Understanding Drivers of Customer Risk Using Machine Learning

10/30/2017 by Eric Hale Financial Crimes

In the financial world of Anti-Money Laundering (AML) monitoring, Customer Due Diligence is a key requirement detailed under the Bank Secrecy Act to detect and prevent money laundering. This oftentimes requires financial institutions to establish an operationalized and defendable way to identify customers with a high opportunity to launder money through a risk ranking process. In addition, investigators are required to further review customers that are determined to be at higher risk through an Enhanced Due Diligence review. You can read more about Customer Due Diligence (CDD) and Enhanced Due Diligence (EDD) guidelines outlined in the FFIEC manual.

Iterations of Regulations

One of the challenges that financial institutions face is the fact that criminals are constantly improvising ways to launder money under the radar. Regulations are updated in response to those changes, which trickles down to financial institutions who then are required to modify their due diligence methodology accordingly. How can institutions understand their drivers of risk and be better prepared when new risks emerge?

By using supervised methods and predictive modeling, analysts can understand and communicate the main drivers of customer risk to stakeholders and help investigative teams understand the key combination of factors that contribute to high risk individuals selected for Enhanced Due Diligence. By text mining Enhanced Due Diligence review notes, organizations can then identify additional filtering criteria for due diligence, and further understand how teams of investigators vary in their assessments.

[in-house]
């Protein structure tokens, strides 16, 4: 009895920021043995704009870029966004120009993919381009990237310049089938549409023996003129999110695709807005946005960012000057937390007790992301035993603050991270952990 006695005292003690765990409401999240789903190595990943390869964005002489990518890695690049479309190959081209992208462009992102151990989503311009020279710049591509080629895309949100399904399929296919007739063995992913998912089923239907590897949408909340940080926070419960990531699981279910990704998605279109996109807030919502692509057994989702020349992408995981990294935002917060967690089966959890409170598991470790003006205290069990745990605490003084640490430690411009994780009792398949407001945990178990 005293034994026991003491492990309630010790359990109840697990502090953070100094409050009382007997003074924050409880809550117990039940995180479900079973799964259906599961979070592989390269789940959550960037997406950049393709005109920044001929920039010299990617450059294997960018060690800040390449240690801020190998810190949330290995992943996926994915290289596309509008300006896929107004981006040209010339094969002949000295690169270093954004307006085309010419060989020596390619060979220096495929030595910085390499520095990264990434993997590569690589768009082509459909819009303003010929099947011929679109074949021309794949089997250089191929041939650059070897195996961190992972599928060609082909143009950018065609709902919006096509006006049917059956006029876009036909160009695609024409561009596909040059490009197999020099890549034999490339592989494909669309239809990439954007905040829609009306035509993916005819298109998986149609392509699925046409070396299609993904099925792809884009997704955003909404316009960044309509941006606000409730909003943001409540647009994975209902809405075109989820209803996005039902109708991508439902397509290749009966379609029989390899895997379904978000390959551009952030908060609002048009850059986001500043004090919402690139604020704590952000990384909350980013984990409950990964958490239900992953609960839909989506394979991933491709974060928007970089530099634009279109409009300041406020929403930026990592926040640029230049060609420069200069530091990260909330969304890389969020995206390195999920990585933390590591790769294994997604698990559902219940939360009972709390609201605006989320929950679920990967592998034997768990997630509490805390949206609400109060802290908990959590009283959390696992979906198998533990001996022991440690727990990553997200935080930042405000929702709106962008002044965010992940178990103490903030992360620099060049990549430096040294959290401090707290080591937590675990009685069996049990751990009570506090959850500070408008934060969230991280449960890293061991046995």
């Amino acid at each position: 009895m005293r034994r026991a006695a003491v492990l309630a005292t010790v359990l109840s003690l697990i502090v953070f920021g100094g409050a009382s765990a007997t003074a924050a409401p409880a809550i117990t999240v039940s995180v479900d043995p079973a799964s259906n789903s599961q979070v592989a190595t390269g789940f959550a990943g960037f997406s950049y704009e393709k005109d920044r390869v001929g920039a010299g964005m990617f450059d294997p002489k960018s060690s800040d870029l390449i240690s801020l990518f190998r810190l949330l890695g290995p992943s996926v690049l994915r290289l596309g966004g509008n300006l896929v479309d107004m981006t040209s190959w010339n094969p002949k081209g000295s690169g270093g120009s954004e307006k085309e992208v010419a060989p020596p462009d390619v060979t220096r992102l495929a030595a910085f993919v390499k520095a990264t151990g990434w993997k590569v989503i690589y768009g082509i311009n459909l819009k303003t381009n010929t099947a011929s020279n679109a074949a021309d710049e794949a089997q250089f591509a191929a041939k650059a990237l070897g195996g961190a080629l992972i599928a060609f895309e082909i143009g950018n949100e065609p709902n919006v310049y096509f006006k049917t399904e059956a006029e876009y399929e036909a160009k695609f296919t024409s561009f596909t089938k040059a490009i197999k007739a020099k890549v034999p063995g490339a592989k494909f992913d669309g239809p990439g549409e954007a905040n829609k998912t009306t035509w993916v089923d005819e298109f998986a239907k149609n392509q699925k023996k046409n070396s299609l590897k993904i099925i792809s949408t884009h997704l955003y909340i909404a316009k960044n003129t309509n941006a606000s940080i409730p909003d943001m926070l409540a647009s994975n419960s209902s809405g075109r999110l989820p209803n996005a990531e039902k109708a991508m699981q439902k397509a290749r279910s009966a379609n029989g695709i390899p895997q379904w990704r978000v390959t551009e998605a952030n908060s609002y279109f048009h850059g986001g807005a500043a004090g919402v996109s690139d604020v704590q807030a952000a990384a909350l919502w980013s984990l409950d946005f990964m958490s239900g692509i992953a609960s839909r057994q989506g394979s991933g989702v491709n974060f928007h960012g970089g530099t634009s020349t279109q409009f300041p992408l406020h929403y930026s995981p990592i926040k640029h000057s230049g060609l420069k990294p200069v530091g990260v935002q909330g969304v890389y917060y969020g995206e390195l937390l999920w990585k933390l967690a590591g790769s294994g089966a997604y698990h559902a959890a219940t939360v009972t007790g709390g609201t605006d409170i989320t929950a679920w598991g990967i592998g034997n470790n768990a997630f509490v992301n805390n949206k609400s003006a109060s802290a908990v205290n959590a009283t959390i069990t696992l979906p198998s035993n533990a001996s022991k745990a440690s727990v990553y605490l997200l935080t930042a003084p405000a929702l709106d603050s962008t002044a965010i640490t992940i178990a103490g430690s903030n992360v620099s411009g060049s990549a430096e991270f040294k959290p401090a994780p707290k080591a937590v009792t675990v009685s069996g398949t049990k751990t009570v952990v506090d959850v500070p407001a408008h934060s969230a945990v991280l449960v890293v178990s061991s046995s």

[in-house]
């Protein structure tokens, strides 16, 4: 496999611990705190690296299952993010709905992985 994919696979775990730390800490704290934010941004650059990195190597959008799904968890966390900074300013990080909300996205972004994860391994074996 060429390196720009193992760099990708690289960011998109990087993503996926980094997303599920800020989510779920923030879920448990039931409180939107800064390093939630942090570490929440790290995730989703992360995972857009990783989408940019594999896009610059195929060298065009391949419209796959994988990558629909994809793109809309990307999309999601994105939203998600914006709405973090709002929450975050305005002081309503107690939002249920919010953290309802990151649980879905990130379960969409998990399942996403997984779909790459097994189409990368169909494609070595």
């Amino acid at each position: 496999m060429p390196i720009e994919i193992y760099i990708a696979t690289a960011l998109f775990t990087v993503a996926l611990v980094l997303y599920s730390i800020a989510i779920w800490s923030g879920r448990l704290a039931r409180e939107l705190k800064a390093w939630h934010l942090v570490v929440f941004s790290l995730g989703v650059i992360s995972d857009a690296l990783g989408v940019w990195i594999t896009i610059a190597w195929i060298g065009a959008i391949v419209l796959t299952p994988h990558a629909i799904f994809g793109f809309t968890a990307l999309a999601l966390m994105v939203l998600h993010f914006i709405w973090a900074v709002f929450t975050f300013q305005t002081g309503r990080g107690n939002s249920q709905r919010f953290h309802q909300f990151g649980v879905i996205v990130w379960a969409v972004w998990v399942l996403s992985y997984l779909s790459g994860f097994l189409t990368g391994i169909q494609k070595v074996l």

Understanding and Validating Customer Risk Assessments Using A Case Study

Let’s take a look at how to use predictive modeling using SAS Visual Analytics on Viya and text mining within SAS Viya to improve our understanding of customer risk. Here’s our high level process and decision making steps:

Data Overview and Exploration

Let’s look at a sample of 3,300 customers that have been initially determined by business investigators as high or low risk. Approximately 10% of our subset of customers are high risk and the remaining are low risk.

Let’s collect and explore our data, transforming transactional variables, and gathering key business risk attributes. The initial list may include the following:

  • Country in which transactional activity took place
  • Country of Residence
  • Aggregated transactional activity: Cash, ACH, Wire
  • Counts or indicators of Historical SAR or CTR filings
  • Politically Exposed Person (PEP) Indicator

Creating the Baseline Model

Now we can create our baseline predictive model – in this case, we’re using a decision tree to predict whether each individual is at high or low risk of laundering money through our organization. The orange leaves at the end of the decision tree indicate buckets of customers who are determined by the model to be high risk, and green predicted to be low risk.